Tuesday, December 12, 2006

O Christmas Tree

Have you heard about the airport in Seattle that removed the Christmas trees?

The whole situation is kind of sad. Apparently, in response to the fact that there were Christmas trees, a Jewish Rabbi requested that menorahs be placed in the airport as well. Of course, the airport, now fearing that if they placed a menorah, would then have to follow with other holiday decorations, decided to just take down all the Christmas trees instead.

This wasn't what the Rabbi had wanted, nor the airport workers. The workers pooled their money and bought Christmas trees of their own and put them up.

What makes this situation odd to me is that idea that Christmas trees are a Christian symbol. They aren't, actually. Despite having become associated with Christmas, the Christmas tree is not originally grounded in Christian tradition. It has nothing to do with Christ or his birth. And, actually, the time of year we celebrate Christmas really has nothing to do with the Bible. It was originally chosen to coincide with some pagan celebration.

Perhaps I'm odd. When I see a Christmas tree, I don't think of Jesus. I think of the holiday season. Now, I suppose if the airport had put up a nativity, it is a different issue, as that is clearly religious in nature. But Christmas trees?

Not that I blame the Rabbi in this, either. I certainly would have no issue about there being a menorah. The festival of lights and the event that the menorah represents demonstrates the power of God in a time before Christ. Problem is, if you put up a menorah, you definitely are placing a religious symbol up...which could lead to Christians insisting on putting up a nativity.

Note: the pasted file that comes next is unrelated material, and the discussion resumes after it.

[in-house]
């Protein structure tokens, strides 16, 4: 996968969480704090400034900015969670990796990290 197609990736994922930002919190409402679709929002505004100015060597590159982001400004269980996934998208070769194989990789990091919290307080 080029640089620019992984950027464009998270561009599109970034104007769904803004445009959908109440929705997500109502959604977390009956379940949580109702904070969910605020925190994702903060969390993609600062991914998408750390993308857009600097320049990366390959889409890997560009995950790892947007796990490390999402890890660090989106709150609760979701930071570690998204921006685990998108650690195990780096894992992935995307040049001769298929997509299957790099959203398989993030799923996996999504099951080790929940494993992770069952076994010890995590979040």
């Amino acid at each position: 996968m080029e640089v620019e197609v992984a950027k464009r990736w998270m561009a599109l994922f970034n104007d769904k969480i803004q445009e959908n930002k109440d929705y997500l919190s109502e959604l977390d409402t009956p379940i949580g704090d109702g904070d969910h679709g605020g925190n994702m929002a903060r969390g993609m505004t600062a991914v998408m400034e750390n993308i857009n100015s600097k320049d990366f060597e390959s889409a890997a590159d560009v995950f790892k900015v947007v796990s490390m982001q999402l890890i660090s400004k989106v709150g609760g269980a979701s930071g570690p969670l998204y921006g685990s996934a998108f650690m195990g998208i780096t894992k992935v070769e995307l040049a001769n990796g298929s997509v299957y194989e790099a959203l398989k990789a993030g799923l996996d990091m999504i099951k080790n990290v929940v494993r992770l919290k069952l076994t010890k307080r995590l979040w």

Rather circular problem I think. And, as I understand it, up until this past century, the festival of lights was a rather minor holiday as Jewish holidays go.

Whether people think the Rabbi was wrong for asking to put up the menorahs, or the airport was wrong for taking down the Christmas tree, or the airport workers were wrong for putting up their own trees in protest...I think it demonstrates something sad. People seem to forget that these holidays are meaningful to individuals. The public display of such symbols are in response to individuals wanting them there. Isn't this supposed to be a world of "tolerance"? (Which, actually, I take issue with...but I won't get into that here.) Yet, rather than tolerating anything, we say, "Hey, they got their way...I should get my way, too!"

That's not exactly tolerance.

Well, really...I think everyone should stop worrying about who wants to display their Christmas tree or menorah and get back to the real reason for the holiday season: shopping!

(Uh, that's a joke, by the way. Sarcasm. You know?)

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